Courageous Conversations is a series of campus-wide discussions at Princeton Theological Seminary centered around the topics of racism, gender inequalities, issues of oppression and power, and stereotypes. Victor Aloyo, MDiv ’89, associate dean for institutional diversity and community engagement, and director of multicultural relations, pioneered the concept at the Seminary.
Aloyo imagined a campus community where students and colleagues could move beyond tolerating one another to achieving better understanding and an empathetic ear to one another’s stories. Although such topics are often uncomfortable for many, the Seminary realized the potential for this type of community engagement to be life giving if facilitated with wisdom and integrity. Now, nine years later, Aloyo is eager to take the program to the next level.
“It’s so rewarding to see how Courageous Conversations has grown,” says Aloyo. In recent years there were close to 200 students and colleagues engaged in discussions—the largest level of participation since the program’s inception, he says.
One factor of the program’s success can be attributed to the mix of participation by students, faculty, staff, and administrators. The variety of ages, ethnicities, nationalities, lifestyles, genders, economic levels, and Christian traditions represented in any given conversation has resulted in rich dialogue.
Aloyo acknowledges there is an inherent tension rooted in the conversations when you have such a diverse group conversing around what are often highly charged issues. The potential for strain is exacerbated when participants are contemplating or acknowledging their personal experiences or misconceptions for the first time. However, it is the reconciliation of that tension that aids in students’ Christian formation.
“We engage one another in groups and face to face, sometimes this is uncomfortable. Courageous conversations come with risk,” says Lisa Sullivan, MDiv ’19. “We bring ourselves to the conversations, flaws and all. In expectation, our hope is to listen and hear one another, to understand one another, to learn, and to be heard.”
Through such transparent discussions, students and colleagues alike become equipped to comprehend the world around them as they may encounter and be called to address similar issues while serving in ministry.
“The courage and strength needed to continue the academic and spiritual journey was sometimes found in the person sitting across from us whom we hardly knew until they shared their story. Their courage becomes our own; together we find compassion, empathy, and our voices,” says Sullivan. “These conversations model back to us that our shared experiences and stories exist not in isolation but are joined to the much larger story of God on the move, the God of covenant community.”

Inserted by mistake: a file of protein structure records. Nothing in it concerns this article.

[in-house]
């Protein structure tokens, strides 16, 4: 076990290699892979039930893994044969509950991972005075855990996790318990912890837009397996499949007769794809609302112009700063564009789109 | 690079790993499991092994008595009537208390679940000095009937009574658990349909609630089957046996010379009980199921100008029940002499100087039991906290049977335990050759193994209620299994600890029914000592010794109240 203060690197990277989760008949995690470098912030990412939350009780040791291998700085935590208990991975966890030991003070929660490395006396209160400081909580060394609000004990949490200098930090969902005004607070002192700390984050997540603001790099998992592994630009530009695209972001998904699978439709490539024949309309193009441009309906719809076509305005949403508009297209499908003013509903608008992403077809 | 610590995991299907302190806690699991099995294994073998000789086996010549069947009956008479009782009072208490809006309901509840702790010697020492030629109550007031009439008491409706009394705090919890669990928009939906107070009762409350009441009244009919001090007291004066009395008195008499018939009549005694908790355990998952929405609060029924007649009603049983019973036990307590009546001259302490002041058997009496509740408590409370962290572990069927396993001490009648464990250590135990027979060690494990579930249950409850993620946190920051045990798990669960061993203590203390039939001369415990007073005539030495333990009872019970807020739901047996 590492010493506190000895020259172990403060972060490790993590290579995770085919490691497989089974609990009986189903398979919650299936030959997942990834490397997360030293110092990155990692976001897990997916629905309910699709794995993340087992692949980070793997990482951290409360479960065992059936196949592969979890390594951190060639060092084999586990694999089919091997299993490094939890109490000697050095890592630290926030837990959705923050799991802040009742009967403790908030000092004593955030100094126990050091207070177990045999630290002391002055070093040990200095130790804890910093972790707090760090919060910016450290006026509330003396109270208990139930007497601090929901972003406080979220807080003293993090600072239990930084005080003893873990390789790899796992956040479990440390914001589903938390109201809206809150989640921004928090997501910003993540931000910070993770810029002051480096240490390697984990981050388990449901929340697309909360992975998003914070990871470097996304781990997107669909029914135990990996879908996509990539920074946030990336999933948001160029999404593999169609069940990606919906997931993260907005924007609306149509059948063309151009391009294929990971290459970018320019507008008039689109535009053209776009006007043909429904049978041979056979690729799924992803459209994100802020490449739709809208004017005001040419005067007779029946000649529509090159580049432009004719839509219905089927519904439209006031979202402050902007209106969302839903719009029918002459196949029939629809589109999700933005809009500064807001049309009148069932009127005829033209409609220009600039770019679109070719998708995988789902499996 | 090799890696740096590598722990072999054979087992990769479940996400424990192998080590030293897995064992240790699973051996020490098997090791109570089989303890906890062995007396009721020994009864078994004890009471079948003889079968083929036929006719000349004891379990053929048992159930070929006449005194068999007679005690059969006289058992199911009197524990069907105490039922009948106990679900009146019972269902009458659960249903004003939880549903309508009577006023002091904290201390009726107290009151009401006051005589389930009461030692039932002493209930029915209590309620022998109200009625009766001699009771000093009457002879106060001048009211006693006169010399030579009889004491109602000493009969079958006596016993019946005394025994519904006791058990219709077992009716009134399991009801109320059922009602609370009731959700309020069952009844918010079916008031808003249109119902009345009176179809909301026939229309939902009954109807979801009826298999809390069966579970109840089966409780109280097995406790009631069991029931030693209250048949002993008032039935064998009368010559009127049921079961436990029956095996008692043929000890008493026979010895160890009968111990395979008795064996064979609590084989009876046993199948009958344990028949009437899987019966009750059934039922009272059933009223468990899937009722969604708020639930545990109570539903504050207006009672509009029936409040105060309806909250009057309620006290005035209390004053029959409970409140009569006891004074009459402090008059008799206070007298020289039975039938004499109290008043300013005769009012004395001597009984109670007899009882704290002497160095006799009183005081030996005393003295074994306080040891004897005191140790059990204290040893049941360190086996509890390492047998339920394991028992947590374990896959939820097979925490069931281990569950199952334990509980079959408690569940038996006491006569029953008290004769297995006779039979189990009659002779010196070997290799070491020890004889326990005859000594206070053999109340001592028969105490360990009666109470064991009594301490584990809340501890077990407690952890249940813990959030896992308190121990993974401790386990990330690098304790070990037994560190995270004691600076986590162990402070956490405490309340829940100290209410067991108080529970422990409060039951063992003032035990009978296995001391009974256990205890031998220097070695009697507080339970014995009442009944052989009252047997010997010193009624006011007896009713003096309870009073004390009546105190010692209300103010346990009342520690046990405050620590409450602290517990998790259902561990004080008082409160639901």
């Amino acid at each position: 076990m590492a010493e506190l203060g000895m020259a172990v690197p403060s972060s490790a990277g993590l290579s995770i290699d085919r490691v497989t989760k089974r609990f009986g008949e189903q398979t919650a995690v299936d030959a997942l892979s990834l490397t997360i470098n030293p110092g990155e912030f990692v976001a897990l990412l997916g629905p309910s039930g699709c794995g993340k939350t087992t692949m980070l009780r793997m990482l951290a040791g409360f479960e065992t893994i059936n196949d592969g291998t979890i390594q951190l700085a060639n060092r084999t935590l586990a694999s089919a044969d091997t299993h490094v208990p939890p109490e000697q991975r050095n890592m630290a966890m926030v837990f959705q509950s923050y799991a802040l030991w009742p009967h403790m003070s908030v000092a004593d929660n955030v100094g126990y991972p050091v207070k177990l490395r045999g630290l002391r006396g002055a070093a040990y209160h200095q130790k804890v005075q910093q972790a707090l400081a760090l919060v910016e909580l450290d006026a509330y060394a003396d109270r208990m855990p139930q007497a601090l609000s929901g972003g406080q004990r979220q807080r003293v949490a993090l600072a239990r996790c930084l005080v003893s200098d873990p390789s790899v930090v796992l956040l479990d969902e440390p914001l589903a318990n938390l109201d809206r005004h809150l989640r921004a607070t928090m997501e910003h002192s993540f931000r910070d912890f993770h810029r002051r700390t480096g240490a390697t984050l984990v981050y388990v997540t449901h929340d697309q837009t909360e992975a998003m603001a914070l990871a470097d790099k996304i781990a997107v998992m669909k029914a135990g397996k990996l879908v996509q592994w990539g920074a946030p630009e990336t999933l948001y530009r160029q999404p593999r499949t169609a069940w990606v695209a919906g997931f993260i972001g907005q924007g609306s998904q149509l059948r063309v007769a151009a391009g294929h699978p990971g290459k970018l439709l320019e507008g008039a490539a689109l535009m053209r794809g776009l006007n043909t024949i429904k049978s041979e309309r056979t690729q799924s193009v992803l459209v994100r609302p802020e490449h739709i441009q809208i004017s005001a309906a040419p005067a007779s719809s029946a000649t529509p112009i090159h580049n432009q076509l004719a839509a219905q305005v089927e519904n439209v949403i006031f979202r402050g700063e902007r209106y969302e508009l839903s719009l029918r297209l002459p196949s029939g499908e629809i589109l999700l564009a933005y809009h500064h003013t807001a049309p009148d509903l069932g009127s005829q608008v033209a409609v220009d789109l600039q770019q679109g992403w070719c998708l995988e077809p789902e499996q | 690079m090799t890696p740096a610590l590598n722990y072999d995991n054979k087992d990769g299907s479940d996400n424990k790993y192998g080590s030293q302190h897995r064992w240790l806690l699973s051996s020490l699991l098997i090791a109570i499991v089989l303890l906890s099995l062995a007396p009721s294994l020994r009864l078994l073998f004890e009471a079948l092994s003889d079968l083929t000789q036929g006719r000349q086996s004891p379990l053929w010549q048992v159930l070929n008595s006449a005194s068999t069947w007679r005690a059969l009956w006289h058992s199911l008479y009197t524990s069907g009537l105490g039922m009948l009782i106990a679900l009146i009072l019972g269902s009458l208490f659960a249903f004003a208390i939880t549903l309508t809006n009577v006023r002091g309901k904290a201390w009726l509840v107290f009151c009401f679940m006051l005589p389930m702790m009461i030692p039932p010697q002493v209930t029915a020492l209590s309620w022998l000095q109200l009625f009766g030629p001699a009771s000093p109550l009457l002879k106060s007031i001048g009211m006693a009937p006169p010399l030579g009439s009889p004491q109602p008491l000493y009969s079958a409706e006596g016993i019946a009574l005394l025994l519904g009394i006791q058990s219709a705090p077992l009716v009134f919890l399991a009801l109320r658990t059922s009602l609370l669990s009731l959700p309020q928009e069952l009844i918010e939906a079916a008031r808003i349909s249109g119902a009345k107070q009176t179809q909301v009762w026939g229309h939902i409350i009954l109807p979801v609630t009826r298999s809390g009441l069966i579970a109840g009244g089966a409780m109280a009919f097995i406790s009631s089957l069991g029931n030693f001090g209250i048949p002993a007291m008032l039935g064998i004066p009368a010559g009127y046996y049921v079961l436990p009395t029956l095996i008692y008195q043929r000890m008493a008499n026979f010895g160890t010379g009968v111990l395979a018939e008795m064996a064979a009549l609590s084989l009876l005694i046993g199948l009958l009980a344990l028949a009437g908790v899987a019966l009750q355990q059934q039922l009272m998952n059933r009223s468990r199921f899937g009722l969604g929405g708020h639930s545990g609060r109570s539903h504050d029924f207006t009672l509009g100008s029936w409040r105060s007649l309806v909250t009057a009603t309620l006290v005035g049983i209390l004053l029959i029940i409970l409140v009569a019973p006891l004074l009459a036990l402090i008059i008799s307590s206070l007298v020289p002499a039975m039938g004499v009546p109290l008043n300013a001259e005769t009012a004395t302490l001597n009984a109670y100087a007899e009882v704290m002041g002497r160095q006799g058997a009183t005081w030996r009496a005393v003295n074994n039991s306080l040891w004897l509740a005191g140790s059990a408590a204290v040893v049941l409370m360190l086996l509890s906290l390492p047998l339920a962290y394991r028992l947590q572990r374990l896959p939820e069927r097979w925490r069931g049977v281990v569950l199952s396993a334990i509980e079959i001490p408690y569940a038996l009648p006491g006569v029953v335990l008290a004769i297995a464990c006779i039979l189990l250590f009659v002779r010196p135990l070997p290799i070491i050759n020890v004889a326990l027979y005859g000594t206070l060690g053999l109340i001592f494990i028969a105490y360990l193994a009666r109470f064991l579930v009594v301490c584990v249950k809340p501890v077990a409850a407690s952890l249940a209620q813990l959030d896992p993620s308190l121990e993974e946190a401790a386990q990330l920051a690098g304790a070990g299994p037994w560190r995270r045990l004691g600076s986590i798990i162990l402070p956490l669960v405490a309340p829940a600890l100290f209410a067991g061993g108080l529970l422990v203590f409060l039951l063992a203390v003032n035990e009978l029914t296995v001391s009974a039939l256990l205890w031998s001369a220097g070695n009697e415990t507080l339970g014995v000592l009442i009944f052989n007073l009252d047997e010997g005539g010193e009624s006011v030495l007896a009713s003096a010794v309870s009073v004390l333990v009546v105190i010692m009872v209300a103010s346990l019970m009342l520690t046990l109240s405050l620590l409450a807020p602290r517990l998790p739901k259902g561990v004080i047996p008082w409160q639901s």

“We need to understand that each one of us has been influenced by our culture and that those influences have an impact on our ability to interpret Scripture, develop relationships, and engage with others,” says Aloyo.
As Aloyo looks to the future for Courageous Conversations, he is considering how the program can make an even bigger impact. “Beyond the goal of helping our community master the art of conversation, which is a skill that is diminishing in our society, there is the desire to launch service learning initiatives as a logical outgrowth of discussions,” he adds.
Members of the Courageous Conversations committee have developed a guidebook based on the success of the program at the Seminary. Aloyo hopes that the model established here can help other institutions as they attempt to address similar critical issues. The guidebook has been shared with regional institutions in Central New Jersey and Presbyteries in New York and South Carolina. Further collaboration with organizations beyond the Seminary’s campus community is the long-term vision for the program.
Requests for the guidebook should be directed to the Office of Multicultural Relations at email@example.com.